Rain brings misery to Cape shack dwellersComment on this story
Thousands of desperate people living in informal settlements have sought help from the City of Cape Town after heavy weekend rains swamped their homes.
By Saturday, disaster risk management teams had provided relief to 1 705 households and 6 730 people.
On Sunday, an additional 593 people in 257 households were hit by torrential rains.
Cold weather is set to persist on Monday with a low of 11°C and a high of 14°. Partly cloudy weather is expected on Tuesday, with clear skies on Wednesday.
Some light showers are predicted for Thursday night into Friday, according to the SA Weather Service.
Wilfred Solomons-Johannes, of the city’s disaster risk management unit, said 480 people were being housed in a community hall in Sir Lowry’s Pass Village.
Assessors were sent to Lwandle in Strand, Masiphumelele in Fish Hoek, Kosovo, Brown’s farm and Siyahlala in Philippi and YA and YB Sections in Khayelitsha.
Disaster risk teams also went to Blikkiesdorp, where about 500 people were illegally occupying units which had been flooded.
“We provided some sand bags for the units where there was standing water,” Solomons-Johannes said.
Once assessment has been done, disaster risk teams provide the necessary sand, plastic sheeting and sandbags, meals and blankets.
In Lwandle, residents of Wag ’n Bietjie Three settlement said on Sunday that they needed concrete, not sand, to keep out the rain.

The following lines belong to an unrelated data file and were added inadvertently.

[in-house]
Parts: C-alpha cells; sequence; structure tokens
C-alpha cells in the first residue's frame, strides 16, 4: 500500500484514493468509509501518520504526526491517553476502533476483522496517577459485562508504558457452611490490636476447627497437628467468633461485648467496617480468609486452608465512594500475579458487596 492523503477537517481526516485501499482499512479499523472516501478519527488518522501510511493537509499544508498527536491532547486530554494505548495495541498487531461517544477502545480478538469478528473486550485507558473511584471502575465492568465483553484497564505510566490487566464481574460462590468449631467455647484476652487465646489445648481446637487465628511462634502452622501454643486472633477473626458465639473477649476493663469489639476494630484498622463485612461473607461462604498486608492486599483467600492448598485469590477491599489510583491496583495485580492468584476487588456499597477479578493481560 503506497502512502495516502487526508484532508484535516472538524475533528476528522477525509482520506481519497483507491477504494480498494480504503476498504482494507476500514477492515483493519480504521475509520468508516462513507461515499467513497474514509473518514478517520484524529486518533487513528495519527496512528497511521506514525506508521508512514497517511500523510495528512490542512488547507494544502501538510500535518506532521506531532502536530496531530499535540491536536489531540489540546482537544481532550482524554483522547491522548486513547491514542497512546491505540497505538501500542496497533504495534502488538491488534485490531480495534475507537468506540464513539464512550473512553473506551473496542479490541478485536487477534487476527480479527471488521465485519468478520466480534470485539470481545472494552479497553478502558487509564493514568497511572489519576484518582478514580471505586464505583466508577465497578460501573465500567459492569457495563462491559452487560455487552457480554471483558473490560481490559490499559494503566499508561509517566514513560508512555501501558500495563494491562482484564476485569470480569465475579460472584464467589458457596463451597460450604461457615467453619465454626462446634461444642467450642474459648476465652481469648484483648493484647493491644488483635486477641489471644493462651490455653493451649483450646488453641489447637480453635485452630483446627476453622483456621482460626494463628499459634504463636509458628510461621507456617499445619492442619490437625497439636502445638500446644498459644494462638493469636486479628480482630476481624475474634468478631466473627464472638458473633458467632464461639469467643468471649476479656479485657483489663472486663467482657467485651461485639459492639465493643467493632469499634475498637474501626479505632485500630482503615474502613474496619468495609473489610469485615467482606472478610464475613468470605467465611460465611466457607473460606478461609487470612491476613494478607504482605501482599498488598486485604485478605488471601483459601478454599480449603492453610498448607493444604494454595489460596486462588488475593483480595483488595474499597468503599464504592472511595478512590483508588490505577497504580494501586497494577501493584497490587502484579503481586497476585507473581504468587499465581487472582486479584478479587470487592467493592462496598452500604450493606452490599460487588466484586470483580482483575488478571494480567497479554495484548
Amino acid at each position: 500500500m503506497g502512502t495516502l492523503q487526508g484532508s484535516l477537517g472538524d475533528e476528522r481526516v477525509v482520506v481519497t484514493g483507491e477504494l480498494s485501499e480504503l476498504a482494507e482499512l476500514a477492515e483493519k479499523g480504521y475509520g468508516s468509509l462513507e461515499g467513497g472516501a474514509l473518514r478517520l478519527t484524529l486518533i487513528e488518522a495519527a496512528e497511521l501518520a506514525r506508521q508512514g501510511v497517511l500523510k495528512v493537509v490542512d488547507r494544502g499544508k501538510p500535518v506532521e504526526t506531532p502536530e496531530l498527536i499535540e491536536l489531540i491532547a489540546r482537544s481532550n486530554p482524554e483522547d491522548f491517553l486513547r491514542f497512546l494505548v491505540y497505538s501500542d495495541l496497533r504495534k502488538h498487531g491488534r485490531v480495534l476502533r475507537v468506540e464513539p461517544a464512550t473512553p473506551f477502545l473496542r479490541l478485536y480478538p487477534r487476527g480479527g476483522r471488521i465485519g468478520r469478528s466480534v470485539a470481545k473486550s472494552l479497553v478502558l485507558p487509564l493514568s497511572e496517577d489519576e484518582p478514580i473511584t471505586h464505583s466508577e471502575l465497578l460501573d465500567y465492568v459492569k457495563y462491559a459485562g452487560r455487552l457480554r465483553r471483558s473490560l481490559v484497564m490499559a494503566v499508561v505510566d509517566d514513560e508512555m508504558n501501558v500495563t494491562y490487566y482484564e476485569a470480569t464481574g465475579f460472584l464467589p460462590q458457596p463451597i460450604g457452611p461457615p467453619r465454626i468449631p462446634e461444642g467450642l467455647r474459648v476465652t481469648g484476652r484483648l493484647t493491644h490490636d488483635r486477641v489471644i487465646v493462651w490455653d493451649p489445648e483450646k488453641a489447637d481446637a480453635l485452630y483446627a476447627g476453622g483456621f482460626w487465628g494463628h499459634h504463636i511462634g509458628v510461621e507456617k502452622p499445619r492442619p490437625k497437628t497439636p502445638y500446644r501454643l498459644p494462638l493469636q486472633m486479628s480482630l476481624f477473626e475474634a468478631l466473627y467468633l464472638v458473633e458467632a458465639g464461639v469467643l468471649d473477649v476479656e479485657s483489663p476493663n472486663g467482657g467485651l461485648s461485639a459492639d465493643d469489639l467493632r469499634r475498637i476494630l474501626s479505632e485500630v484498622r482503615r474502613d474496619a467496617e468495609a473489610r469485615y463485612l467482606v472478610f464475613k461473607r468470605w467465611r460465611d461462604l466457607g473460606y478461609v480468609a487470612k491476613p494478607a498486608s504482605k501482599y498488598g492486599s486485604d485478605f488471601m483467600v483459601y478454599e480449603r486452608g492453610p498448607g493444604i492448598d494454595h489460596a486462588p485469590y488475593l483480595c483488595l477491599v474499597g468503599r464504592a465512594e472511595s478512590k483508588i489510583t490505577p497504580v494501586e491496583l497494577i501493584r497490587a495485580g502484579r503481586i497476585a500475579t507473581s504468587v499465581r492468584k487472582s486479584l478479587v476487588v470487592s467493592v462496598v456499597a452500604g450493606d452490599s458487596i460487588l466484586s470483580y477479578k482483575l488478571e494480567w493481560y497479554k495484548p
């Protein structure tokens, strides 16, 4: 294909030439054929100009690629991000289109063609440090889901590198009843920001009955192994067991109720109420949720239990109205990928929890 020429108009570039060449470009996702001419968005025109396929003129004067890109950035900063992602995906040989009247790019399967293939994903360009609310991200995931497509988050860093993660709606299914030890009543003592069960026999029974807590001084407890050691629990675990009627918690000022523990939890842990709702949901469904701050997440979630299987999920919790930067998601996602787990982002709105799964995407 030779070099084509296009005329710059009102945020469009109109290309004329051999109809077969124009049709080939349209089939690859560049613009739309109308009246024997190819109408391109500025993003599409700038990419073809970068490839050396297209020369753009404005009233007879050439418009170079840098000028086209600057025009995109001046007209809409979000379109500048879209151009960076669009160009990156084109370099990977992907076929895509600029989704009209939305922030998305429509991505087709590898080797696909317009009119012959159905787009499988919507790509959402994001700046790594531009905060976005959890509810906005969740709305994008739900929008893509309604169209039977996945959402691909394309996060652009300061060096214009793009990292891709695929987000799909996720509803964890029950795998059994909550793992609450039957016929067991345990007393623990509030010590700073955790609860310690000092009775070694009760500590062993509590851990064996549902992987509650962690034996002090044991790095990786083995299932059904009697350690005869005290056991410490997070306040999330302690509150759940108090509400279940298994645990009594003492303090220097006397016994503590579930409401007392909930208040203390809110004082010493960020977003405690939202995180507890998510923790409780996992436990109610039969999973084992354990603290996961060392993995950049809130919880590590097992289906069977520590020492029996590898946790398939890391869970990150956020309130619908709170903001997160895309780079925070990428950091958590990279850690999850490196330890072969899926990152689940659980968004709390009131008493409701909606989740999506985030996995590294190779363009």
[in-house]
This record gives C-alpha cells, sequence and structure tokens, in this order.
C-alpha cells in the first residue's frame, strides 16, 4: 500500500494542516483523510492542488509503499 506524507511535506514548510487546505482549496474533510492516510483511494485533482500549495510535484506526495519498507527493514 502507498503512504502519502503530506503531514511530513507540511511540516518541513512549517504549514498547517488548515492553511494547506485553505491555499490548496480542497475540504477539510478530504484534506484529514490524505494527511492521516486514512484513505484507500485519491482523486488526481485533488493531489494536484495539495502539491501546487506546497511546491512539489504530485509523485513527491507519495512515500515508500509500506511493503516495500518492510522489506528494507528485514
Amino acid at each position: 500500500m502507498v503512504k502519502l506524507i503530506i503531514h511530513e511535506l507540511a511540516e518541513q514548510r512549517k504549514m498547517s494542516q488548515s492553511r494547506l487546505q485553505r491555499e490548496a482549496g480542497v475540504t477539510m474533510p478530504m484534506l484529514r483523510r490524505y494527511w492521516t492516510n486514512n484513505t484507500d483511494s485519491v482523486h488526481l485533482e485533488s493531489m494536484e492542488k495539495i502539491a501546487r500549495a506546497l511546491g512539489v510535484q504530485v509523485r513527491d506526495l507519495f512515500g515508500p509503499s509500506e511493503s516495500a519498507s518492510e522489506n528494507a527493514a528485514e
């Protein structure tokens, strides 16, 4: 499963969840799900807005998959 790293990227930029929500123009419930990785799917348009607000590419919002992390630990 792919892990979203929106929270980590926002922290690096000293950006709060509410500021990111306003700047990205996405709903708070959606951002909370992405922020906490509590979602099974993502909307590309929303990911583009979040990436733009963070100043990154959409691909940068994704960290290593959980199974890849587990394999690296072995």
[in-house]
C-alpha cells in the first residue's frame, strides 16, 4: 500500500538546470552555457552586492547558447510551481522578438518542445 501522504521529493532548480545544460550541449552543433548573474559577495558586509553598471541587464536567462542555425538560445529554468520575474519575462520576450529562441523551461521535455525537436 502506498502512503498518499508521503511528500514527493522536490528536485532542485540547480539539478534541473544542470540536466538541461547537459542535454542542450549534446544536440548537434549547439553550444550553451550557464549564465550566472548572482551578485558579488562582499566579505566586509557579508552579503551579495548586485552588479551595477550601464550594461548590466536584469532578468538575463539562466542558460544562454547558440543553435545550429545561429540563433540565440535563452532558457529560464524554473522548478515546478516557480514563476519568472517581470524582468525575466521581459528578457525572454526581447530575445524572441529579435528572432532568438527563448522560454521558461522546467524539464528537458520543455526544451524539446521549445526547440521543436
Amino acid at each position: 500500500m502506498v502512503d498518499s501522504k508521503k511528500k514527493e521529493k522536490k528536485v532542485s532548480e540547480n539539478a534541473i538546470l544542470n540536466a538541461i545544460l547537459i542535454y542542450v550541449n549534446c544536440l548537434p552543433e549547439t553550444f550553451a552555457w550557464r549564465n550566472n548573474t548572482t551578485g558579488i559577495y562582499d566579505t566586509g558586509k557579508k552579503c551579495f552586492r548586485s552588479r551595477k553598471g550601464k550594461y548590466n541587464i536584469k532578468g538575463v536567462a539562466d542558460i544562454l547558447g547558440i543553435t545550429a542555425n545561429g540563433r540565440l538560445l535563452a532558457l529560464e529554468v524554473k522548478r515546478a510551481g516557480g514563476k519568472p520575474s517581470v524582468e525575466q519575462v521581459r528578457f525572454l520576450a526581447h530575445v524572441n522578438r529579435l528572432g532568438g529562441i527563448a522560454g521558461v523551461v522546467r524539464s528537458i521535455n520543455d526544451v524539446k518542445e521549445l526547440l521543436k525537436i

Along soggy pathways near a marsh, disaster teams had spread out rocks and broken-up concrete to harden the ground, while residents spent the morning sweeping out water puddles that had collected in their shacks since Friday. Many piled their wet clothing in dry sections of their homes.
Resident Bongiwe Zayiya said she had found some wooden pallets to mount her bed on. She had three children and a grandchild and complained that conditions were not good for them.
“All the clothes are wet and the children have to go to school,” said Zayiya.
She said the sand the city provided was not helping because “it just washes away” when it rains.
Sithembiso Wedu, chairperson of the SA National Civics Organisation (Sanco) in Lwandle, said Wag ’n Bietjie Three was “one of the most challenging” parts of the area when it rained.
He said they had called in the city three times this weekend and the assessors had arrived yesterday.
“We want sand, we need (plastic) sails, but if they can get cement, it would be best,” he said.
Zwelethu Klaas trudged through mud in his home with work boots, a pair of Wellingtons, as she showed how water seeped in through the front door.
“There’s really nothing we can do about it,” Klaas said.